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Meinertzhagen, I.A., Govind, C.K., Stewart, B.A., Carter, J.M., Atwood, H.L. (1998). Regulated spacing of synapses and presynaptic active zones at larval neuromuscular junctions in different genotypes of the flies Drosophila and Sarcophaga.  J. Comp. Neurol. 393(4): 482--492.
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Synapses at larval neuromuscular junctions of the flies Drosophila melanogaster and Sarcophaga bullata are not distributed randomly. They have been studied in serial electron micrographs of two identified axons (axons 1 and 2) that innervate ventral longitudinal muscles 6 and 7 of the larval body wall. The following fly larvae were examined: axon 1--wild-type Sarcophaga and Drosophila and Drosophila mutants dunce(m14) and fasII(e76), a hypomorphic allele of the fasciclin II gene; and axon 2--drosophila wild-type, dunce(m14), and fasII(e76). These lines were selected to provide a wide range of nerve terminal phenotypes in which to study the distribution and spacing of synapses. Each terminal varicosity is applied closely to the underlying subsynaptic reticulum of the muscle fiber and has 15-40 synapses. Each synapse usually bears one or more active zones, characterized by dense bodies that are T-shaped in cross section; they are located at the presumed sites of transmitter release. The distribution of synapses was characterized from the center-to-center distance of each synapse to its nearest neighbor. The mean spacing between nearest-neighbor pairs ranged from 0.84 microm to 1.05 microm for axon 1, showing no significant difference regardless of genotype. The corresponding values for axon 2, 0.58 microm to 0.75 microm, were also statistically indistinguishable from one another in terminals of different genotype but differed significantly from the values for axon 1. Thus, the functional class of the axon provides a clear prediction of the spacing of its synapses, suggesting that spacing may be determined by the functional properties of transmission at the two types of terminals. Individual dense bodies were situated mostly at least 0.4 microm away from one another, suggesting that an interaction between neighboring active zones could prevent their final positions from being located more closely.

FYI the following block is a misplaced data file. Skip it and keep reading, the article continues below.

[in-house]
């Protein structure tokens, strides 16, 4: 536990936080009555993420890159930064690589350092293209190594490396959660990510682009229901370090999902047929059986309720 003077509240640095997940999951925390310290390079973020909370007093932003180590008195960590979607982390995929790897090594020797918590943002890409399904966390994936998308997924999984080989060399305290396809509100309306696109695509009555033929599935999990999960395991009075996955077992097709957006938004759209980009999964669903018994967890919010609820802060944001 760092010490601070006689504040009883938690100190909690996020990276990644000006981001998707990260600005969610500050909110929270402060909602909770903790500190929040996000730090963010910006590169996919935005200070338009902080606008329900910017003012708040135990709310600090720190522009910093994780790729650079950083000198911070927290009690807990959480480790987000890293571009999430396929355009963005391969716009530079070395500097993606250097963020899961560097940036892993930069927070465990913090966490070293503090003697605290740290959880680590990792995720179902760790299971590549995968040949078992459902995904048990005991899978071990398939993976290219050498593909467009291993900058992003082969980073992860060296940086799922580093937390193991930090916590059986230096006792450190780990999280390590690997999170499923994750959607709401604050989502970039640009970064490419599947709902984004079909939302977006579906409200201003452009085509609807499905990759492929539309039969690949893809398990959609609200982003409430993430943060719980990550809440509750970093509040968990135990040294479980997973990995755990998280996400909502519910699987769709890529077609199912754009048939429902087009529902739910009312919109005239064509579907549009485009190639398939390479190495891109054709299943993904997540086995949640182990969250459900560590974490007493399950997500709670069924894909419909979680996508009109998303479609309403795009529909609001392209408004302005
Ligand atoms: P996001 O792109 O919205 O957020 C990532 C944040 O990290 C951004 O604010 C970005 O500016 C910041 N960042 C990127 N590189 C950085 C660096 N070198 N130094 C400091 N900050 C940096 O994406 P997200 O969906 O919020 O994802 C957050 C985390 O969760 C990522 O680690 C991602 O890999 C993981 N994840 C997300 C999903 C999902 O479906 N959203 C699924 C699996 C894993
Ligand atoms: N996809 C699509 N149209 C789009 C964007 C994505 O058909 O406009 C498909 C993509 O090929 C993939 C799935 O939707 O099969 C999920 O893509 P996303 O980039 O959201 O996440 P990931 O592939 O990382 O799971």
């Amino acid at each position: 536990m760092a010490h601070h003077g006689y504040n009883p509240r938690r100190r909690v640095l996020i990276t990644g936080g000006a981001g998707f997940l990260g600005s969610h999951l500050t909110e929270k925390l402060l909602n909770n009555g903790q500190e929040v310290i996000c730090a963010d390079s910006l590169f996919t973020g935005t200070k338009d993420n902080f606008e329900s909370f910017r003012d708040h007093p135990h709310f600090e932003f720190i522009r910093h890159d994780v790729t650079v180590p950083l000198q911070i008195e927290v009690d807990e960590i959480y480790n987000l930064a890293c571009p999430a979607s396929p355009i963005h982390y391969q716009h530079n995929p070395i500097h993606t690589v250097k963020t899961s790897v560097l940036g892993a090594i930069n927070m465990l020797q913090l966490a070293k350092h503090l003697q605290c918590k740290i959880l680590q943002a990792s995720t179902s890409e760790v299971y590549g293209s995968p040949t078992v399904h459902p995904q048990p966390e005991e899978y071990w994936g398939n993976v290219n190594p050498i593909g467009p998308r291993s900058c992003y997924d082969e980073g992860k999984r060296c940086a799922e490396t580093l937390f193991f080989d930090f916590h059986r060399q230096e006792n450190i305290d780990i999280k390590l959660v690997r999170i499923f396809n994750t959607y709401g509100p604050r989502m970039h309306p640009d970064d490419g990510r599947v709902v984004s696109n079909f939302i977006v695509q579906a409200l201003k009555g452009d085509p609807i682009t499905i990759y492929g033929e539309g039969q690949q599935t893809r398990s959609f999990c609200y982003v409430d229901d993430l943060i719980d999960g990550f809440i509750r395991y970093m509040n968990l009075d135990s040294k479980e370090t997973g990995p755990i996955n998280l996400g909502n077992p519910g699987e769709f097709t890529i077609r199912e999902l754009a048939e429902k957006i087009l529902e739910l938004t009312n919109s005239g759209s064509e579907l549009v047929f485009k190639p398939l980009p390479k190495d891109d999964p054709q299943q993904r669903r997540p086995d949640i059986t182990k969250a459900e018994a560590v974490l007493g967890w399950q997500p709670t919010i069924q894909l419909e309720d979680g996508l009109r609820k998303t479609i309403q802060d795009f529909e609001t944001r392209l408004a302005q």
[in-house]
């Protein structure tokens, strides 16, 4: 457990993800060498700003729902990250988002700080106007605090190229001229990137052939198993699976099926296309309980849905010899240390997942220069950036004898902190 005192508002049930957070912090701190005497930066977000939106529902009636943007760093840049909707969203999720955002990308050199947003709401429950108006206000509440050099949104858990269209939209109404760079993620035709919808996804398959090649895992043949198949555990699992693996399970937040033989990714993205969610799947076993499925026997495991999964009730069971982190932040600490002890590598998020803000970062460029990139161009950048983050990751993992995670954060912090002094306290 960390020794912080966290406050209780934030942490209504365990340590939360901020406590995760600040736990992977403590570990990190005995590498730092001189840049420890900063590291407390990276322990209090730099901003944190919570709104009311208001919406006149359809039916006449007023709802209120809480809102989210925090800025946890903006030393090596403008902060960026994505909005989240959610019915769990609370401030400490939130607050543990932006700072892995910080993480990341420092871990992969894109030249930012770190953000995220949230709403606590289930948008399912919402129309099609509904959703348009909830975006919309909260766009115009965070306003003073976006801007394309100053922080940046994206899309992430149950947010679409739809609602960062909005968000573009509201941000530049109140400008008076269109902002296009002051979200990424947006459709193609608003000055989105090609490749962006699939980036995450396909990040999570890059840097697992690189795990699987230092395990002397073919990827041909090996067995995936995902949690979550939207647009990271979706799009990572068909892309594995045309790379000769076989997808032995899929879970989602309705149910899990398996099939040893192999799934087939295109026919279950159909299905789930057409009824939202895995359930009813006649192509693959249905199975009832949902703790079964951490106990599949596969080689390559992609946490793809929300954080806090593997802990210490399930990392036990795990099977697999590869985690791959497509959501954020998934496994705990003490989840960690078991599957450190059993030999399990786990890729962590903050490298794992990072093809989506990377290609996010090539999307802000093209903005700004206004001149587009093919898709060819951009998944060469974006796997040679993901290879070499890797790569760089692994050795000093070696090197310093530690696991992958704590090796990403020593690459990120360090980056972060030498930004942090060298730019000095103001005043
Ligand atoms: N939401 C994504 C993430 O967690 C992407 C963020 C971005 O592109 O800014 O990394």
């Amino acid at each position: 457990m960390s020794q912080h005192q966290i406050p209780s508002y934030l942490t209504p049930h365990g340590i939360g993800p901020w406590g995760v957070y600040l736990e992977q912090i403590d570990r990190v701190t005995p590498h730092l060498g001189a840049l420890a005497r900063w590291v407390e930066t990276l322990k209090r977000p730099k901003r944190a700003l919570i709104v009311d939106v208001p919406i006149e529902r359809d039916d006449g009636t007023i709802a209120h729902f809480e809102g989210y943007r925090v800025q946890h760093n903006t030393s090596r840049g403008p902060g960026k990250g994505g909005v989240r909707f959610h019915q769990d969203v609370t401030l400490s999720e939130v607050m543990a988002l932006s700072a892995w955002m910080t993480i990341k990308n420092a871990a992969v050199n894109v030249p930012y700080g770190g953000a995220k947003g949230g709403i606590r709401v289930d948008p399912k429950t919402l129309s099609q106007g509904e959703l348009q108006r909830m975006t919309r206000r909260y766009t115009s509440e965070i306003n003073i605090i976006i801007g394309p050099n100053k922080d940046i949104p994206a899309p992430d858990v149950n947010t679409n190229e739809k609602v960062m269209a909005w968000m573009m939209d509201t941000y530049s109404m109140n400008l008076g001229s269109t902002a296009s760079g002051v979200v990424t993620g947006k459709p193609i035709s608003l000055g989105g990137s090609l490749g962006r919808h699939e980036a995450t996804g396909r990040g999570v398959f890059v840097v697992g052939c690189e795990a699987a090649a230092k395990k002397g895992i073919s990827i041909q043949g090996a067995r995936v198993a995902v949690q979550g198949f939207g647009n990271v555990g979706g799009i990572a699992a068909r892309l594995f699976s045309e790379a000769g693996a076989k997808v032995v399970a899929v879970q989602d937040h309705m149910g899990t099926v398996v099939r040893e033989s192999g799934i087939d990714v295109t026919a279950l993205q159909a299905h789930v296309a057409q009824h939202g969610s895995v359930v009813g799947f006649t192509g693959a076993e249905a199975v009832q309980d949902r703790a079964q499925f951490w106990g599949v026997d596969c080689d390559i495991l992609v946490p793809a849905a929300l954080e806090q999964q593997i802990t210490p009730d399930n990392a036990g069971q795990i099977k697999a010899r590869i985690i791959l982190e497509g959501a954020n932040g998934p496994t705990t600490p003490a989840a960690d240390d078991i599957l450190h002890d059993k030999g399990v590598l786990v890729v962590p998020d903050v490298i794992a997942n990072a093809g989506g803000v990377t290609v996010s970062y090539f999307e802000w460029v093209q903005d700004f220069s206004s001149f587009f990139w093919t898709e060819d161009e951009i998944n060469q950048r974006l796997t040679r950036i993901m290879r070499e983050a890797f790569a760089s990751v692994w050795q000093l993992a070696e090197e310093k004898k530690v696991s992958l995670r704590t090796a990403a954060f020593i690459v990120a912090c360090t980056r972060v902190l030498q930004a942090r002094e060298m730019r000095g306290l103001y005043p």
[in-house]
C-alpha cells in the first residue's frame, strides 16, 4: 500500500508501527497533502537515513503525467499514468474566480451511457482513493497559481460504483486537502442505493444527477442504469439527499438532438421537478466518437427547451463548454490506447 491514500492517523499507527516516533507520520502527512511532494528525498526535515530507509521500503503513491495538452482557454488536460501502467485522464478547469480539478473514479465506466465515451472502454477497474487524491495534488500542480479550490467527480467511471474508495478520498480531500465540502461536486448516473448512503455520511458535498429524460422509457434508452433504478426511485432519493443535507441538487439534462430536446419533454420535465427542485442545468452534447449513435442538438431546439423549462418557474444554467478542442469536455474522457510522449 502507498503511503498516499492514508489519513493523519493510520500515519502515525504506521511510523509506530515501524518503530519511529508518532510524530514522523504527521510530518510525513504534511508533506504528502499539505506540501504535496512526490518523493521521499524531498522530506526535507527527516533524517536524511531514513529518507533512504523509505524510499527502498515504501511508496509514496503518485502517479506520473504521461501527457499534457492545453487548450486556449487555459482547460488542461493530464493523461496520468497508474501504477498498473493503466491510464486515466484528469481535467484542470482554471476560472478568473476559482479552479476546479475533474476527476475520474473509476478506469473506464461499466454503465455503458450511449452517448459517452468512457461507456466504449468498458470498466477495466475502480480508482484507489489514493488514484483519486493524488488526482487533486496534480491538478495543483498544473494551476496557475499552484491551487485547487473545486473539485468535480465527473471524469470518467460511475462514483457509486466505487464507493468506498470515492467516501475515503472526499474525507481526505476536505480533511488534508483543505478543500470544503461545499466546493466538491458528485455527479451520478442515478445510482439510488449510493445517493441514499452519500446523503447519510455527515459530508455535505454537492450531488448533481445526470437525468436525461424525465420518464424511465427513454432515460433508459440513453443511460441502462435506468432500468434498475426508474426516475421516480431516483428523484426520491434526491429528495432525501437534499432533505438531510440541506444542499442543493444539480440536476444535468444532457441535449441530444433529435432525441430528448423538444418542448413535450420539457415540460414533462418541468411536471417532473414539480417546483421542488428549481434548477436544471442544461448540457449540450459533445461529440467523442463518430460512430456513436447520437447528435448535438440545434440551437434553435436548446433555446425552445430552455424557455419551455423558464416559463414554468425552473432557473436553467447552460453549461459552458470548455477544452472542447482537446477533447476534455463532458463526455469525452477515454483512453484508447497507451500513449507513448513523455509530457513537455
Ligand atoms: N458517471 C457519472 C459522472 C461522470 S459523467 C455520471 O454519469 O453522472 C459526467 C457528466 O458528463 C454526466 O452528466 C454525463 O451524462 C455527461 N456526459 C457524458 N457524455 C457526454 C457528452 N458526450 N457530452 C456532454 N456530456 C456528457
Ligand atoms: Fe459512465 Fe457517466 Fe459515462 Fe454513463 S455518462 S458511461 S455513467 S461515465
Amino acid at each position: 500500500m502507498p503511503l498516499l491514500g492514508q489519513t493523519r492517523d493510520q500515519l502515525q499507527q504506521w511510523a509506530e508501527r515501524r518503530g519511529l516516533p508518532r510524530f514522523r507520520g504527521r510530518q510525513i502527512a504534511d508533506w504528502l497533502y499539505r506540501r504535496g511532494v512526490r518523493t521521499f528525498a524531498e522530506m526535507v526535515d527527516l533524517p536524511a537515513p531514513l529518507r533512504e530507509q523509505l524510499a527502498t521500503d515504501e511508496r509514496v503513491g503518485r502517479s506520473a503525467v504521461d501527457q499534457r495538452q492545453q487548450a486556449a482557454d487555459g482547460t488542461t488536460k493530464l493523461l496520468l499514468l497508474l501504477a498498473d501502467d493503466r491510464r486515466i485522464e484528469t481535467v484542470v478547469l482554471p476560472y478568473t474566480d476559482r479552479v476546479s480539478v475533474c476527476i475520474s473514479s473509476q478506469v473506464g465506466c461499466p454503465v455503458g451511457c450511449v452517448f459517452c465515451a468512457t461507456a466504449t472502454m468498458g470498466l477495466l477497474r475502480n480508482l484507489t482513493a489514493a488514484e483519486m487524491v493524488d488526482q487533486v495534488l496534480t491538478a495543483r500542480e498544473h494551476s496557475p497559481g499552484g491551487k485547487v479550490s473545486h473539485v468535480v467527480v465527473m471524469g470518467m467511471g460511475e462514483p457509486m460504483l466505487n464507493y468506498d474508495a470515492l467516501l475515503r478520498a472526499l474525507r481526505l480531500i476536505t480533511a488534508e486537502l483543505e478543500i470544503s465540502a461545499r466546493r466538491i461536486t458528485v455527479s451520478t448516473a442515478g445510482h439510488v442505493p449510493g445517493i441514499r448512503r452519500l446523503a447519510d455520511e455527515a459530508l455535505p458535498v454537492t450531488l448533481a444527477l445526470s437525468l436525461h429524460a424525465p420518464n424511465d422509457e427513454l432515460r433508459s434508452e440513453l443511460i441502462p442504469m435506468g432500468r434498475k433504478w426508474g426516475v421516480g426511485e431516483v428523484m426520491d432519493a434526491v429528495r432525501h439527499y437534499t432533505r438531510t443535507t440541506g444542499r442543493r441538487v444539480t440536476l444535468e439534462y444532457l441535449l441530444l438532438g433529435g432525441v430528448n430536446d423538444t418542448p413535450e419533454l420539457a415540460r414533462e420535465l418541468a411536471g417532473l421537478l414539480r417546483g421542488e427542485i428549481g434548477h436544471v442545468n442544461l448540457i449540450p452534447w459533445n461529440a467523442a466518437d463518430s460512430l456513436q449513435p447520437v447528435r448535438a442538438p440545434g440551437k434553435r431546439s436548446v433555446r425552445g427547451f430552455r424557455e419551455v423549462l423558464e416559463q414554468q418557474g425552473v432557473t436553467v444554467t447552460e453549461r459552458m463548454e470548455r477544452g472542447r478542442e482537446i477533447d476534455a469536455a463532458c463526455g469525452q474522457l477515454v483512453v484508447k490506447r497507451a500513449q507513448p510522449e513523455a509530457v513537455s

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    J. Comp. Neurol.
    Journal of Comparative Neurology
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